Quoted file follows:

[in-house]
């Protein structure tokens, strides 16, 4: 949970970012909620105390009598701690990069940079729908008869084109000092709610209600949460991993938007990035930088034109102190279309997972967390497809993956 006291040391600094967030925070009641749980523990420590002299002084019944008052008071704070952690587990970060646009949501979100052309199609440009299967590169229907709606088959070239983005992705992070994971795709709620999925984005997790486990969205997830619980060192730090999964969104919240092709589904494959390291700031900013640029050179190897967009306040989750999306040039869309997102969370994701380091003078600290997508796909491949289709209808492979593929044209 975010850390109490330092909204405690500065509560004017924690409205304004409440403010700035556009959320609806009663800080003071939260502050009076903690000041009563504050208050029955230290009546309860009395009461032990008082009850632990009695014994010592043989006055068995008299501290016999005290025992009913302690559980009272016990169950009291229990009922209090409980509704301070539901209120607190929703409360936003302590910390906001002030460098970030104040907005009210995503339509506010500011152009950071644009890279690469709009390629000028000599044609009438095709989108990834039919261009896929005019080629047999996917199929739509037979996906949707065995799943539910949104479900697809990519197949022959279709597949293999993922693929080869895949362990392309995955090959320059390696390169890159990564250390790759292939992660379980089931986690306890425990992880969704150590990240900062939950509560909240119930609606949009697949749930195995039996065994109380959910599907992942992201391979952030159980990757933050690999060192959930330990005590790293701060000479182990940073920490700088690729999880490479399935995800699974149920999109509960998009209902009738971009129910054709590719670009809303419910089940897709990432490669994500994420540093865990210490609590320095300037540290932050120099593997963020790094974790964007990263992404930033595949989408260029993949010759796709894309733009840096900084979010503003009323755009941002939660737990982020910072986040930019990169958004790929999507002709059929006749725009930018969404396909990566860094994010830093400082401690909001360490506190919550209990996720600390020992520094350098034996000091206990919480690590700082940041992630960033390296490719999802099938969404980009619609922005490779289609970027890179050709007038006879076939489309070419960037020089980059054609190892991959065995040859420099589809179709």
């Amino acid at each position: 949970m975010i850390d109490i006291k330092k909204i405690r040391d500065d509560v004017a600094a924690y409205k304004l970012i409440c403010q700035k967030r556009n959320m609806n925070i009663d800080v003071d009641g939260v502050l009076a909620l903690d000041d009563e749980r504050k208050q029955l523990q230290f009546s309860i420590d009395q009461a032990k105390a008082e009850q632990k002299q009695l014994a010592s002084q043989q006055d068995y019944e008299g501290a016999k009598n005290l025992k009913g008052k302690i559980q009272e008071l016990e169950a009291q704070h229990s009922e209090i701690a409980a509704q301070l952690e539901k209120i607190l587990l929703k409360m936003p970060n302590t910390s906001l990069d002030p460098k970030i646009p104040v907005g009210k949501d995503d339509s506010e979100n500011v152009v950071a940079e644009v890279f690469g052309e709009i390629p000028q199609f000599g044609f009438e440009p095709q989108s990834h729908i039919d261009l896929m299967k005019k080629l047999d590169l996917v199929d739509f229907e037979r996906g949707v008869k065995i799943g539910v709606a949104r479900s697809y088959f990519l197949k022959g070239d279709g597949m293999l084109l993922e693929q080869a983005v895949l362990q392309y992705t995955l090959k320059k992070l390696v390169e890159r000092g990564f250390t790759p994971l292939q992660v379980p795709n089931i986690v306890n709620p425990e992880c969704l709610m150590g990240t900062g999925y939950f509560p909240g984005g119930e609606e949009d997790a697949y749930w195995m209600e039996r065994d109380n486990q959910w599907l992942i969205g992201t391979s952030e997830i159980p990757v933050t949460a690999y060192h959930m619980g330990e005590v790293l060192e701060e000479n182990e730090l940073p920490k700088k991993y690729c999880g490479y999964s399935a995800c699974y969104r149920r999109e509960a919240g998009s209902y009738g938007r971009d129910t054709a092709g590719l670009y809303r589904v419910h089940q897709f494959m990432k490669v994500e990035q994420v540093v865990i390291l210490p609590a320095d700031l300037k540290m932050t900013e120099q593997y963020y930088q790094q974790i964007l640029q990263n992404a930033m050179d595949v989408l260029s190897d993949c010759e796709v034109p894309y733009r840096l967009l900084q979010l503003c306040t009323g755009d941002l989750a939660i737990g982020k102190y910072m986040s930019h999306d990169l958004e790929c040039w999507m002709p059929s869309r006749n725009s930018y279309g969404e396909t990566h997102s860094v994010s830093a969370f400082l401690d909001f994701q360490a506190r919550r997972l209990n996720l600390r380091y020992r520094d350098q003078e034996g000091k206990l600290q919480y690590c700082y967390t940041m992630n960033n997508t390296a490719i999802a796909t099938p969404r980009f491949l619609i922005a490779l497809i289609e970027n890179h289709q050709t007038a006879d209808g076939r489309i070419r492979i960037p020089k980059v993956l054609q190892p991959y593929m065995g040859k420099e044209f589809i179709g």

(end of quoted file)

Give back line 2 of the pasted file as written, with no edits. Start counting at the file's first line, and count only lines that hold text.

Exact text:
């Protein structure tokens, strides 16, 4: 949970970012909620105390009598701690990069940079729908008869084109000092709610209600949460991993938007990035930088034109102190279309997972967390497809993956 006291040391600094967030925070009641749980523990420590002299002084019944008052008071704070952690587990970060646009949501979100052309199609440009299967590169229907709606088959070239983005992705992070994971795709709620999925984005997790486990969205997830619980060192730090999964969104919240092709589904494959390291700031900013640029050179190897967009306040989750999306040039869309997102969370994701380091003078600290997508796909491949289709209808492979593929044209 975010850390109490330092909204405690500065509560004017924690409205304004409440403010700035556009959320609806009663800080003071939260502050009076903690000041009563504050208050029955230290009546309860009395009461032990008082009850632990009695014994010592043989006055068995008299501290016999005290025992009913302690559980009272016990169950009291229990009922209090409980509704301070539901209120607190929703409360936003302590910390906001002030460098970030104040907005009210995503339509506010500011152009950071644009890279690469709009390629000028000599044609009438095709989108990834039919261009896929005019080629047999996917199929739509037979996906949707065995799943539910949104479900697809990519197949022959279709597949293999993922693929080869895949362990392309995955090959320059390696390169890159990564250390790759292939992660379980089931986690306890425990992880969704150590990240900062939950509560909240119930609606949009697949749930195995039996065994109380959910599907992942992201391979952030159980990757933050690999060192959930330990005590790293701060000479182990940073920490700088690729999880490479399935995800699974149920999109509960998009209902009738971009129910054709590719670009809303419910089940897709990432490669994500994420540093865990210490609590320095300037540290932050120099593997963020790094974790964007990263992404930033595949989408260029993949010759796709894309733009840096900084979010503003009323755009941002939660737990982020910072986040930019990169958004790929999507002709059929006749725009930018969404396909990566860094994010830093400082401690909001360490506190919550209990996720600390020992520094350098034996000091206990919480690590700082940041992630960033390296490719999802099938969404980009619609922005490779289609970027890179050709007038006879076939489309070419960037020089980059054609190892991959065995040859420099589809179709």